"The past does not lie down and decay like a dead animal. It waits for you to find it again and again." "The Gilda Stories" ~Jewelle Gomez At the time when I was running the Soul Food Cafe I created a number of features which are stored in the Box of Wonderment. One was The Dig … Continue reading Who Castlemaine Remembers

Things I Love About Castlemaine

Many years ago, in another life, in a parallel universe, I gave my heart and soul to the creation of the Soul Food Cafe. The Creativity Portal was just one major site that featured the work that I was doing.  Facebook completely changed the online environment and the shift that came with it, along with … Continue reading Things I Love About Castlemaine

Germ of Australian Independence

Much is made of the Eureka Stockade, a rebellion that took place in Ballarat. However, 160 years ago, in 1851, 15,000 protesters gathered on the Forest Creek diggings in central Victoria to object to higher gold license fees. This gathering took place at what has come to be known as the Monster Meeting place at … Continue reading Germ of Australian Independence

Treasure Hunting in Blanket Gully Road

Ochre was the most important painting material used traditionally by Aboriginal people. It is mined from particular sites and is a crumbly to hard rock heavily coloured by iron oxide. The source material was traded extensively across Australia in the past, with some material traveling many hundreds or even thousands of kilometres from where it … Continue reading Treasure Hunting in Blanket Gully Road

Winter on Mt Franklin (Lalgambook)

Mt Franklin, known as Lalgambook to the Dja Dja Warrung people, is a small volcanic crater that offers ideal place for a picnic set amongst plantings of huge conifers and deciduous trees that create an exotic atmosphere. It offers a fine example of a breached scoria cone. The breach, through which the road now enters the crater, is … Continue reading Winter on Mt Franklin (Lalgambook)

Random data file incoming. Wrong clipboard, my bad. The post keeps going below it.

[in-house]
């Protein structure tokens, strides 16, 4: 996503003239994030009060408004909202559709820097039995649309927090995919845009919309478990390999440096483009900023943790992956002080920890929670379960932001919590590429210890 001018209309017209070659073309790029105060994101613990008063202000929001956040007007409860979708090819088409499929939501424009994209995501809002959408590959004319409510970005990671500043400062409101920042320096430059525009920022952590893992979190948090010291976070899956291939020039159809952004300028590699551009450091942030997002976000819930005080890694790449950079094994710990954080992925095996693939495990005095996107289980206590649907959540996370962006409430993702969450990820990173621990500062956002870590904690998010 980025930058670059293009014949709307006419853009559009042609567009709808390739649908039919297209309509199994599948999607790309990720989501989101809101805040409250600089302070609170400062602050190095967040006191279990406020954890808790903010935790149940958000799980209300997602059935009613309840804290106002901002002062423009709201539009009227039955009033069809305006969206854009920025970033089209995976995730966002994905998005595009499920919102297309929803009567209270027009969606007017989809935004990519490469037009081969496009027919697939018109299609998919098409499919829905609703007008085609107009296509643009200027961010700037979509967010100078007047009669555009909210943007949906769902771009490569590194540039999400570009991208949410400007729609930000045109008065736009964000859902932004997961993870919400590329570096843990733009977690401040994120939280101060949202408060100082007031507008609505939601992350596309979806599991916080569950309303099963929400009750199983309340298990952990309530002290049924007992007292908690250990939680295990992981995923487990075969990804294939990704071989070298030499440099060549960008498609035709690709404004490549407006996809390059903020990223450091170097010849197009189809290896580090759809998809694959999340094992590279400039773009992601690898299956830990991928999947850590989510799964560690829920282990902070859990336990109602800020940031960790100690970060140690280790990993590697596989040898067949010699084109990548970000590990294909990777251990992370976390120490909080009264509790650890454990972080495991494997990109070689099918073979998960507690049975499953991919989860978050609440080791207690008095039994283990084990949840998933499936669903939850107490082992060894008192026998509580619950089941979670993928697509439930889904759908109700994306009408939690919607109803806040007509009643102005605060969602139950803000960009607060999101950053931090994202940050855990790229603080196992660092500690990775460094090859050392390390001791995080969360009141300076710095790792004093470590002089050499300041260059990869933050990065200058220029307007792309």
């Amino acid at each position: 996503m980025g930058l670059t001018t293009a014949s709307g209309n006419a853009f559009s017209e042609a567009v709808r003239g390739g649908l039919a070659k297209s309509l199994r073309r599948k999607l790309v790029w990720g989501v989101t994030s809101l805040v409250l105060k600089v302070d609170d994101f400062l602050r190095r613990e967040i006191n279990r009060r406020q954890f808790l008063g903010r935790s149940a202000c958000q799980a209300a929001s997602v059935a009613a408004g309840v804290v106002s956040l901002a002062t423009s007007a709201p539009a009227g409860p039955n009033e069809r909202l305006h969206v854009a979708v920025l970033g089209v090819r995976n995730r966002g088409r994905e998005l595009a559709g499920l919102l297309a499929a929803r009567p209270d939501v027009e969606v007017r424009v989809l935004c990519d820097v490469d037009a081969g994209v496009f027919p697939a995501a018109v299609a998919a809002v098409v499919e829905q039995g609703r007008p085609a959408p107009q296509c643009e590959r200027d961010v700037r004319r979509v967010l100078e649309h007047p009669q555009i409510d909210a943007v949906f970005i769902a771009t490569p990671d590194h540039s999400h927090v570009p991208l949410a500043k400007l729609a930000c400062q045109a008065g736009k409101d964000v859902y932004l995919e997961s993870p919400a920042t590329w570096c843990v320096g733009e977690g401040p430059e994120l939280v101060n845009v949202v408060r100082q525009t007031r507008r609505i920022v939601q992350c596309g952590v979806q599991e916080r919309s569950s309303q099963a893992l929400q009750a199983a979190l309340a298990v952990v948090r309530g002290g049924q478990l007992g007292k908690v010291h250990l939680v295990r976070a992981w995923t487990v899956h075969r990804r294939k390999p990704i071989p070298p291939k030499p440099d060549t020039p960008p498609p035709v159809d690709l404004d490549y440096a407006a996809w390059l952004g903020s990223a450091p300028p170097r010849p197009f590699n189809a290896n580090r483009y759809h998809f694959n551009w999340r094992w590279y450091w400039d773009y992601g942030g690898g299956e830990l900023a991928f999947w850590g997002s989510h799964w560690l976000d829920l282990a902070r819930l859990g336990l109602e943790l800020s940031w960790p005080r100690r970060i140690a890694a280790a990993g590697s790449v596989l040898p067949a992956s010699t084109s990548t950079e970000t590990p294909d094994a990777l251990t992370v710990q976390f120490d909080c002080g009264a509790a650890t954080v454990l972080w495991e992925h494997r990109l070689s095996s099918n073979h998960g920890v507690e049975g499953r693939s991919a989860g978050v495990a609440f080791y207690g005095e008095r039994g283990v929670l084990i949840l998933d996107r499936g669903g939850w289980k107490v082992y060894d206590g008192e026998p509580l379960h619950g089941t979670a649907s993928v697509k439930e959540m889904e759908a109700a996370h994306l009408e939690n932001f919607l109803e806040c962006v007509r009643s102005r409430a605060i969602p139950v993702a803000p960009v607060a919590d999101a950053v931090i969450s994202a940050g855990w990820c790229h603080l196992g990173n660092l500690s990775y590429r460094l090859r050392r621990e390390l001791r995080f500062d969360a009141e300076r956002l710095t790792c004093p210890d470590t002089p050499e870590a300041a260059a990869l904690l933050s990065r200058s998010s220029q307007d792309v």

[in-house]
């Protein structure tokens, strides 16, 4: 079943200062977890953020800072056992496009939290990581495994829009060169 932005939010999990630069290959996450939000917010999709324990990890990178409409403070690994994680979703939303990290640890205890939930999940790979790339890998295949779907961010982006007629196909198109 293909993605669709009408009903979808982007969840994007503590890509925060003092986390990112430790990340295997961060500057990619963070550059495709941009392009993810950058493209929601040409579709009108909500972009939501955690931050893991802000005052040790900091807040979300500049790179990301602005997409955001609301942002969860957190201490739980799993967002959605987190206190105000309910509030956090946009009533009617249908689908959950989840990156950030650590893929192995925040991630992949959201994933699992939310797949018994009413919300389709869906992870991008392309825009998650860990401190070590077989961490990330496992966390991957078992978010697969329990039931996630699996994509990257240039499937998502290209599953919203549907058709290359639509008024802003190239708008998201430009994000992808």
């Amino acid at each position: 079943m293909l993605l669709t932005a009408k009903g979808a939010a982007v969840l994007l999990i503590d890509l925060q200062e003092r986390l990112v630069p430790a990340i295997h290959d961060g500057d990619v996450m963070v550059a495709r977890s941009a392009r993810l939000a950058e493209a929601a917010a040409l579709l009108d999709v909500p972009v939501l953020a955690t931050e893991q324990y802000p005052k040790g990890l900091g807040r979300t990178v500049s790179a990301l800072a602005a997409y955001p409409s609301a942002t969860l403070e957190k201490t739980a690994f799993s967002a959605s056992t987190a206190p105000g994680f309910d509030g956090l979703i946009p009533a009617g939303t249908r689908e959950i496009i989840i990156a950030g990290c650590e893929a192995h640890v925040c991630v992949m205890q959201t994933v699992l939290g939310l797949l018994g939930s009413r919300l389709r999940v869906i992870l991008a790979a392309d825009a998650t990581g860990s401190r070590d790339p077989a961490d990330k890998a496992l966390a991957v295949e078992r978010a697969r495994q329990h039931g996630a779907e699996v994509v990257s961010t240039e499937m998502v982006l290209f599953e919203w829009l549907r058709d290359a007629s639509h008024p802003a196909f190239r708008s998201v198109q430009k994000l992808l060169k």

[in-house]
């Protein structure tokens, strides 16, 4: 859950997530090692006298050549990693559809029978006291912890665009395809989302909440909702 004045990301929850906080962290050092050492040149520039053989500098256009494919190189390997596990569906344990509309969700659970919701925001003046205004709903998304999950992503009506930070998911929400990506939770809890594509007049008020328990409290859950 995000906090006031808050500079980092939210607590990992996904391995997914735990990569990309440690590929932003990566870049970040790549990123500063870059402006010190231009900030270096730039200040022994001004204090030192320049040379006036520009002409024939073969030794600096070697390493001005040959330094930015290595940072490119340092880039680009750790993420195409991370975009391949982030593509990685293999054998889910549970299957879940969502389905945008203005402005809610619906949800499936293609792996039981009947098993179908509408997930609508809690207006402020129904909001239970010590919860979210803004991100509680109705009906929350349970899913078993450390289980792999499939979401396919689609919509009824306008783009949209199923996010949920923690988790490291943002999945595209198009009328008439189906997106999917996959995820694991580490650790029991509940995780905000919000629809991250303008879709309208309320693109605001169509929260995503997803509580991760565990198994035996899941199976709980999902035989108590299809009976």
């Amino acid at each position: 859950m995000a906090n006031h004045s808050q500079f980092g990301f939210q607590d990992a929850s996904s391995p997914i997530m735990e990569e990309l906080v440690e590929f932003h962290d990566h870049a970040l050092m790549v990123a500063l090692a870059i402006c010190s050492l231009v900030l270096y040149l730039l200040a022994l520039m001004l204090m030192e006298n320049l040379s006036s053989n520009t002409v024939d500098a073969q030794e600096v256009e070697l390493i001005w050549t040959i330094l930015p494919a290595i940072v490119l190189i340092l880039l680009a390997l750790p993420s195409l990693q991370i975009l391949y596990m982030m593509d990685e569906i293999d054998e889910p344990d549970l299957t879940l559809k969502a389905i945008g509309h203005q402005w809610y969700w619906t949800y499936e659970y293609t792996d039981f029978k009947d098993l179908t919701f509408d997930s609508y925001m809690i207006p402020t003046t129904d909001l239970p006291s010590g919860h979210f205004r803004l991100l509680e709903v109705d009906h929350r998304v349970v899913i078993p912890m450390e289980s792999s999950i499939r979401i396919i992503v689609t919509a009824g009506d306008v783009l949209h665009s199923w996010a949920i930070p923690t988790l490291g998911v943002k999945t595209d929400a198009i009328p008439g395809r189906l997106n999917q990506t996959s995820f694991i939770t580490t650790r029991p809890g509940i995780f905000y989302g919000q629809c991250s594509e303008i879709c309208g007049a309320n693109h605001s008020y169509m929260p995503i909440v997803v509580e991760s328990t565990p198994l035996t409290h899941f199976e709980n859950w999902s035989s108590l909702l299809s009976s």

The Gower School Ruins

I have no particular talent! I am only passionately curious Einstein In 1912 the Gowar township was gazetted, but little came of it. Gowar is a rural locality 7 km south-east of Maldon. It was known as Muckleford North until 1880, but one hundred years later Muckleford North has probably become the name more often … Continue reading The Gower School Ruins

Forest Creek Diggings

Forest Creek Historic Gold diggings is situated mid-way between Castlemaine and Chewton. This historic mining site is in the Castlemaine Diggings National Heritage Park, and there is to do free of charge. A 400-metre walk allows you to discover how miners won gold from Forest Creek. The walk commences at a small shed below which … Continue reading Forest Creek Diggings

Scar Trees and Battle Coats

Scarred trees are trees which have had bark removed by indigenous Australians for the creation of bark canoes, shelters, shields and containers, such as coolamons. They are among the easiest-to-find archaeological sites in Australia. I have been out and about with the dogs and while they sniff map I am capturing images of some (modified) … Continue reading Scar Trees and Battle Coats